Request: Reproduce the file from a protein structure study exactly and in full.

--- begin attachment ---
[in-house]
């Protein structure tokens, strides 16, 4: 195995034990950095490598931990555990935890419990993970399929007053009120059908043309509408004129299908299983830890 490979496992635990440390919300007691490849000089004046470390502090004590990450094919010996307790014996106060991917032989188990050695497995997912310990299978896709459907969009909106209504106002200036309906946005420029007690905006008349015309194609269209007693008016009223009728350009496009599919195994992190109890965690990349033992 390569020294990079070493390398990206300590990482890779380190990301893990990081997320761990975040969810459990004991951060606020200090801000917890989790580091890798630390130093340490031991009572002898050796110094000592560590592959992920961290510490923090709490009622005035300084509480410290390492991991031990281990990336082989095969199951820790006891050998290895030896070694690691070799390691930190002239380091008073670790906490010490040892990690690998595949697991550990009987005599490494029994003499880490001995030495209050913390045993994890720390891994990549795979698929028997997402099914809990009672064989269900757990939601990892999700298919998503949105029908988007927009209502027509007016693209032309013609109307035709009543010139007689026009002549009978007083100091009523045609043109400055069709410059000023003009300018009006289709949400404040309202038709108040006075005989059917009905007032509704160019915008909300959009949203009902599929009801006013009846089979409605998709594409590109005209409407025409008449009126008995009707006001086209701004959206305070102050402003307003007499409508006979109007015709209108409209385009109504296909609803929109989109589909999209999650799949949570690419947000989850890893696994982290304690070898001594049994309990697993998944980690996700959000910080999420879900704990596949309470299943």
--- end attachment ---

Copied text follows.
[in-house]
């Protein structure tokens, strides 16, 4: 195995034990950095490598931990555990935890419990993970399929007053009120059908043309509408004129299908299983830890 490979496992635990440390919300007691490849000089004046470390502090004590990450094919010996307790014996106060991917032989188990050695497995997912310990299978896709459907969009909106209504106002200036309906946005420029007690905006008349015309194609269209007693008016009223009728350009496009599919195994992190109890965690990349033992 390569020294990079070493390398990206300590990482890779380190990301893990990081997320761990975040969810459990004991951060606020200090801000917890989790580091890798630390130093340490031991009572002898050796110094000592560590592959992920961290510490923090709490009622005035300084509480410290390492991991031990281990990336082989095969199951820790006891050998290895030896070694690691070799390691930190002239380091008073670790906490010490040892990690690998595949697991550990009987005599490494029994003499880490001995030495209050913390045993994890720390891994990549795979698929028997997402099914809990009672064989269900757990939601990892999700298919998503949105029908988007927009209502027509007016693209032309013609109307035709009543010139007689026009002549009978007083100091009523045609043109400055069709410059000023003009300018009006289709949400404040309202038709108040006075005989059917009905007032509704160019915008909300959009949203009902599929009801006013009846089979409605998709594409590109005209409407025409008449009126008995009707006001086209701004959206305070102050402003307003007499409508006979109007015709209108409209385009109504296909609803929109989109589909999209999650799949949570690419947000989850890893696994982290304690070898001594049994309990697993998944980690996700959000910080999420879900704990596949309470299943």